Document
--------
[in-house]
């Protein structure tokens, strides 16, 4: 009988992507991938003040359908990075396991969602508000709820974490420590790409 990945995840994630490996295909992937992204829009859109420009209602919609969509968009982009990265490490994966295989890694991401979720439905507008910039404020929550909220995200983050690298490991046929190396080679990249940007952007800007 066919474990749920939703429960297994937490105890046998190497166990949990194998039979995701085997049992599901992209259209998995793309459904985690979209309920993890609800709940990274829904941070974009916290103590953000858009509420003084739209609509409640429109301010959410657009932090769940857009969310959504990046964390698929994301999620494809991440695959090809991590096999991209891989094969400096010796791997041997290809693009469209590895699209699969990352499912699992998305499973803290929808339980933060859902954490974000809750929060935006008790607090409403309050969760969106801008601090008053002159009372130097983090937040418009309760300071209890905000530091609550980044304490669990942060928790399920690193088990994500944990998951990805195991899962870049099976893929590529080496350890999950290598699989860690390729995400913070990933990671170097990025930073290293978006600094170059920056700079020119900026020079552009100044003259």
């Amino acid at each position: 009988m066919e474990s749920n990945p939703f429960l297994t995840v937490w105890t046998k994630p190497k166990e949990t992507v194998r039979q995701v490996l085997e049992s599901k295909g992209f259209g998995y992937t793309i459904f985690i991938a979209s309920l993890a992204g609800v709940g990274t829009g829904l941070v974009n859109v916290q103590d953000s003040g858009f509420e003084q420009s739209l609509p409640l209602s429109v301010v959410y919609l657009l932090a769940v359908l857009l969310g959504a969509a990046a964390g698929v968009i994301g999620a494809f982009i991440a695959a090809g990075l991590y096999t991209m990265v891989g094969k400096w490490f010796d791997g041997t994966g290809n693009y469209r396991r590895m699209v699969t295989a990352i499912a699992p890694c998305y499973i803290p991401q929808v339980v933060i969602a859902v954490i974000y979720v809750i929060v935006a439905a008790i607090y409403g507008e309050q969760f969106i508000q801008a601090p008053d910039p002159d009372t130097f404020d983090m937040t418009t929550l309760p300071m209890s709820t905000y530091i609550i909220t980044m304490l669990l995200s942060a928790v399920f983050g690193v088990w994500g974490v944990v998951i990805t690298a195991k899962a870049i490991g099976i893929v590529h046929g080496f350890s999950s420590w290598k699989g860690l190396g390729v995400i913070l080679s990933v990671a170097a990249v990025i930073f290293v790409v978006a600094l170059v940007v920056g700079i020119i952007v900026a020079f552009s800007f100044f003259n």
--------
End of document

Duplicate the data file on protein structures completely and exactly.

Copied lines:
[in-house]
């Protein structure tokens, strides 16, 4: 009988992507991938003040359908990075396991969602508000709820974490420590790409 990945995840994630490996295909992937992204829009859109420009209602919609969509968009982009990265490490994966295989890694991401979720439905507008910039404020929550909220995200983050690298490991046929190396080679990249940007952007800007 066919474990749920939703429960297994937490105890046998190497166990949990194998039979995701085997049992599901992209259209998995793309459904985690979209309920993890609800709940990274829904941070974009916290103590953000858009509420003084739209609509409640429109301010959410657009932090769940857009969310959504990046964390698929994301999620494809991440695959090809991590096999991209891989094969400096010796791997041997290809693009469209590895699209699969990352499912699992998305499973803290929808339980933060859902954490974000809750929060935006008790607090409403309050969760969106801008601090008053002159009372130097983090937040418009309760300071209890905000530091609550980044304490669990942060928790399920690193088990994500944990998951990805195991899962870049099976893929590529080496350890999950290598699989860690390729995400913070990933990671170097990025930073290293978006600094170059920056700079020119900026020079552009100044003259």
């Amino acid at each position: 009988m066919e474990s749920n990945p939703f429960l297994t995840v937490w105890t046998k994630p190497k166990e949990t992507v194998r039979q995701v490996l085997e049992s599901k295909g992209f259209g998995y992937t793309i459904f985690i991938a979209s309920l993890a992204g609800v709940g990274t829009g829904l941070v974009n859109v916290q103590d953000s003040g858009f509420e003084q420009s739209l609509p409640l209602s429109v301010v959410y919609l657009l932090a769940v359908l857009l969310g959504a969509a990046a964390g698929v968009i994301g999620a494809f982009i991440a695959a090809g990075l991590y096999t991209m990265v891989g094969k400096w490490f010796d791997g041997t994966g290809n693009y469209r396991r590895m699209v699969t295989a990352i499912a699992p890694c998305y499973i803290p991401q929808v339980v933060i969602a859902v954490i974000y979720v809750i929060v935006a439905a008790i607090y409403g507008e309050q969760f969106i508000q801008a601090p008053d910039p002159d009372t130097f404020d983090m937040t418009t929550l309760p300071m209890s709820t905000y530091i609550i909220t980044m304490l669990l995200s942060a928790v399920f983050g690193v088990w994500g974490v944990v998951i990805t690298a195991k899962a870049i490991g099976i893929v590529h046929g080496f350890s999950s420590w290598k699989g860690l190396g390729v995400i913070l080679s990933v990671a170097a990249v990025i930073f290293v790409v978006a600094l170059v940007v920056g700079i020119i952007v900026a020079f552009s800007f100044f003259n």